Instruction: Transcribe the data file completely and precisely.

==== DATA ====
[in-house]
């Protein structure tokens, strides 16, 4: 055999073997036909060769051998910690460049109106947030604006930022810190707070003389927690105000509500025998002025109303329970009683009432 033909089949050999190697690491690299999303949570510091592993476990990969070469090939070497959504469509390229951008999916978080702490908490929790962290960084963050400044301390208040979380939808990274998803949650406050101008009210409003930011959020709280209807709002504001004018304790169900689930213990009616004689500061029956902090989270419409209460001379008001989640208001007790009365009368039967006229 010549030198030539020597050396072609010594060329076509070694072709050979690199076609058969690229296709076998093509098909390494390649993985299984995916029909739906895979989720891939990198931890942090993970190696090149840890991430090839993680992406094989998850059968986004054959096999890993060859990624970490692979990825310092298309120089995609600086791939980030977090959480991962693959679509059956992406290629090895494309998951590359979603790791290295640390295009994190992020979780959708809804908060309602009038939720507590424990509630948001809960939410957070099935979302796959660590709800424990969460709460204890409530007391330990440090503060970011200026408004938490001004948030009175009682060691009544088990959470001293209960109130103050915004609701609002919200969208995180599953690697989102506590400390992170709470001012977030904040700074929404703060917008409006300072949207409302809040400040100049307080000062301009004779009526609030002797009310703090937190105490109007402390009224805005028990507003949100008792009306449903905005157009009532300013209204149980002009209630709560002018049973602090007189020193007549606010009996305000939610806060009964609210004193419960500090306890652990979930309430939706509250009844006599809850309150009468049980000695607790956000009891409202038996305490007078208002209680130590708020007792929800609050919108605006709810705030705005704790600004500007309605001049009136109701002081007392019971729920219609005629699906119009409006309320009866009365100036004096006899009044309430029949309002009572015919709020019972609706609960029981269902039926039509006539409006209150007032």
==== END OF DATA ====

[in-house]
């Protein structure tokens, strides 16, 4: 055999073997036909060769051998910690460049109106947030604006930022810190707070003389927690105000509500025998002025109303329970009683009432 033909089949050999190697690491690299999303949570510091592993476990990969070469090939070497959504469509390229951008999916978080702490908490929790962290960084963050400044301390208040979380939808990274998803949650406050101008009210409003930011959020709280209807709002504001004018304790169900689930213990009616004689500061029956902090989270419409209460001379008001989640208001007790009365009368039967006229 010549030198030539020597050396072609010594060329076509070694072709050979690199076609058969690229296709076998093509098909390494390649993985299984995916029909739906895979989720891939990198931890942090993970190696090149840890991430090839993680992406094989998850059968986004054959096999890993060859990624970490692979990825310092298309120089995609600086791939980030977090959480991962693959679509059956992406290629090895494309998951590359979603790791290295640390295009994190992020979780959708809804908060309602009038939720507590424990509630948001809960939410957070099935979302796959660590709800424990969460709460204890409530007391330990440090503060970011200026408004938490001004948030009175009682060691009544088990959470001293209960109130103050915004609701609002919200969208995180599953690697989102506590400390992170709470001012977030904040700074929404703060917008409006300072949207409302809040400040100049307080000062301009004779009526609030002797009310703090937190105490109007402390009224805005028990507003949100008792009306449903905005157009009532300013209204149980002009209630709560002018049973602090007189020193007549606010009996305000939610806060009964609210004193419960500090306890652990979930309430939706509250009844006599809850309150009468049980000695607790956000009891409202038996305490007078208002209680130590708020007792929800609050919108605006709810705030705005704790600004500007309605001049009136109701002081007392019971729920219609005629699906119009409006309320009866009365100036004096006899009044309430029949309002009572015919709020019972609706609960029981269902039926039509006539409006209150007032």